previous arrow
next arrow
Wear Your Mask

Stocking Up or Stock Piling?

When the New York State Pause went into effect, I thought that maybe in two weeks, things would return to normal.  I was wrong.  The COVID-19 virus was not willing to give up after just two weeks.  It wasn’t done fighting…and killing.  Staying at home saved lives. So, I’ll continue to support the lives of health care workers, all essential workers, our vulnerable population (which is really all of us), by respecting the stay at home rules, social distancing, and wearing a face covering when I absolutely need to be in a public space where following the six-foot rule could be challenging.  I miss seeing my family and friends, by my staying home is an important responsibility. If only one life is saved or it just insures that one person does not become ill, then I know my contribution to the fight was vital and absolutely worth it. As our community works together, respects the Pause, then, together we are saving lives.

So, this article is really supposed to be about keeping our kitchens stocked, but not bunker-style stocked.  Remember the concern is limiting time in shared public spaces. Rather than going to the grocery store a few times a week, we are trying to go only once a week, and ideally, every other week to limit our exposure to the possibility of the virus.

Before the Pause, I often bought items that were on sale, especially if it was a Buy One, Get One Free.  I also reluctantly admit that I bought items that intrigued me or were simply impulse buys.  Once a year, I need to go through the shelves and weed out items that expired.  I’m not proud of this habit and honestly would never share this secret publicly…until now.

The fear that our pantries must be able to provide nutritious meals for months at a time is understandable. We feel powerless.  No one is able to tell us when things will go back to normal.  So, we panic shop.  Nobody wants to run out of toilet paper.  With time on our hands, a lot of people have discovered the lost art of baking bread at home and have discovered that beans are pretty darn delicious.  

 Here are things to keep in mind when you plan your next grocery trip.  First, remember that the stores will remain open. Our roads are working, our supply chain is intact, and stores are open. Think about what you will really need for at least a week and ideally two weeks. Keep in mind how often you usually buy items. For example, think about how many mouths you have in your house when you’re buying toothpaste.  How many tubes per week do you really need?  (Now, apply that logic to toilet paper)

Resist the urge to hoard.  It’s a real feeling.  It’s not born out of selfishness, but rather our feelings of worry, isolation, and uncertainty.  When I pass the flour shelf, I am tempted to put a bag in my cart even if I don’t really need it because the flour shelf was bare the last two times I went shopping.  Now, everyone has enough flour and the shelves are filling up again.  Rice, pasta, and beans are reappearing.  Now, I’m just waiting for the yeast to come back!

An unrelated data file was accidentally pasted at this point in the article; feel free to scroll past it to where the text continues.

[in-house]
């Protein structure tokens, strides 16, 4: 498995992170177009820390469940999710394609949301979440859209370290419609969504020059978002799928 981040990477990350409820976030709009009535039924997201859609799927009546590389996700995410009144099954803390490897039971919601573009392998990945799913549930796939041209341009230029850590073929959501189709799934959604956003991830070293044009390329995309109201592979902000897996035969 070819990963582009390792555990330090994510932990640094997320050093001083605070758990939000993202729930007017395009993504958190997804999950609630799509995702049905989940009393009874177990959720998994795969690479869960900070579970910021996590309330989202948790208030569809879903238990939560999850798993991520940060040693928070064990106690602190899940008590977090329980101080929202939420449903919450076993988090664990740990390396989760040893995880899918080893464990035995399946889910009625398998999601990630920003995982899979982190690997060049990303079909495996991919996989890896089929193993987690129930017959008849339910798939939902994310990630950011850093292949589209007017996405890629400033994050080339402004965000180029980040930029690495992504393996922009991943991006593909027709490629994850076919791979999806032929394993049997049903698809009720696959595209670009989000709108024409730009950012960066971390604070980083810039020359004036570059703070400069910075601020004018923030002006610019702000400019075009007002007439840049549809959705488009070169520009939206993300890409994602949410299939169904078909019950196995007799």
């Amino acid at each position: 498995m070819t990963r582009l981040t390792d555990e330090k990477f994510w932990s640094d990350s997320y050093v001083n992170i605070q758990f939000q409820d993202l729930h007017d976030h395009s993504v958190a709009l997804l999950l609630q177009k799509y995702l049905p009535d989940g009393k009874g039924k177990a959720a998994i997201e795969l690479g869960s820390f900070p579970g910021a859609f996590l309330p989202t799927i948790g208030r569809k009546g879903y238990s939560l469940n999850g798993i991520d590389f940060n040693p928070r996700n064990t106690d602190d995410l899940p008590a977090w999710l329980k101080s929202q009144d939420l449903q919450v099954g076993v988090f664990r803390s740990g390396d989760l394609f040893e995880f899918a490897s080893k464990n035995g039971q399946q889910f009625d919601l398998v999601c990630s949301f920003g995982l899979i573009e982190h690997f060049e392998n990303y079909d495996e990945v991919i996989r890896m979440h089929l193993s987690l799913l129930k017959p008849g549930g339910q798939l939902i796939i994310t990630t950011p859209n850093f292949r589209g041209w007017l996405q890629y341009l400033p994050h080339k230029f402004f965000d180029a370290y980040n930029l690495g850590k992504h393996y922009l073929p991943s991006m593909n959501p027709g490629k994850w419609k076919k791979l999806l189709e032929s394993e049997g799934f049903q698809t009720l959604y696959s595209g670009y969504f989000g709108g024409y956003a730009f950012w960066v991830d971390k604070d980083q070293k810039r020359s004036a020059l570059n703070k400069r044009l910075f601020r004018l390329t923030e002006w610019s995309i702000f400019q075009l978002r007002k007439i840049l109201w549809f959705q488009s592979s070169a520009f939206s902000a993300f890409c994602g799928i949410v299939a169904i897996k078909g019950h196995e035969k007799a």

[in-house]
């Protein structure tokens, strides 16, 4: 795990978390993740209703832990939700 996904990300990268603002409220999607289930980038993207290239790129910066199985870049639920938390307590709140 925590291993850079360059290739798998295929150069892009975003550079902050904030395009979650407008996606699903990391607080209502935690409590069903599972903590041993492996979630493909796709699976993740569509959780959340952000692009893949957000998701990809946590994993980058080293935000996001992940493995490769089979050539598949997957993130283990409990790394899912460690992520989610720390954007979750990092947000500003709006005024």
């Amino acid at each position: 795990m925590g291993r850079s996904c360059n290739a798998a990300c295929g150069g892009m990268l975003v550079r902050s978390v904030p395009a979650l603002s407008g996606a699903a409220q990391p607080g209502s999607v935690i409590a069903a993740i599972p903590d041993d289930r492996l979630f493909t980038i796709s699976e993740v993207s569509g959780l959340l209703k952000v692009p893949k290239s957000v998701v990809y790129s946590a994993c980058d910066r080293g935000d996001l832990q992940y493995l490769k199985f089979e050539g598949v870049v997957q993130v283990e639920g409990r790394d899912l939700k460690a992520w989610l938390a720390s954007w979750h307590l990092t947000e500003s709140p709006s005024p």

I read somewhere, “Store what eat, and eat what you store.”  That’s a great guiding principle for creating your shopping list.  I’ve discovered that planning my list takes a lot more time and even more thought.  Now, I plan out at least two weeks worth of meals.  First I browse the pantry shelves and freezer to see what meals are already available. This is exactly the right time to use those items that are getting close to their expiration date.   Then, as I plan a meal, I write down the items I’ll need.  Checking a recipe, especially if you are fairly new to cooking meals with beans, is a good idea.

Next I check other necessities and plan to purchase just the items and amount that will really be needed in the next two weeks.  With my first draft of a list, I organize the list so that I can make one efficient trip by following the floor plan of the store.  Finally, I wait at least a day or two before shopping.  I’m always surprised how far I can really stretch the time between trips.

Here are some other important things to consider as you shop:

  • Avoid purchasing products with a WIC label.  Look on the price tab on the shelf displayed usually below an item.  The label indicates that the particular product and brand are an approved WIC purchase and is eligible to be used to feed mothers and children with low incomes. Remember that these families may not make substitutions.
  •  Dried or canned beans, canned vegetables and fruit, rice, and pasta are ideal items to purchase.  Remember, stock up, don’t stockpile!
  • Your freezer works most efficiently when air is able to circulate. Stuffing the freezer blocks the air vents and will cost you more money. So, fill it, don’t stuff it.

Please remember, many people in our community are impacted economically by the COVID crisis and are not thinking about stocking up on food, but instead are worried about their next meals.  Food banks in our area continue to need your donations. As you shop, please consider adding non-perishable items to your cart and drop them off at your local food bank.  Here’s a link to find your local food pantry: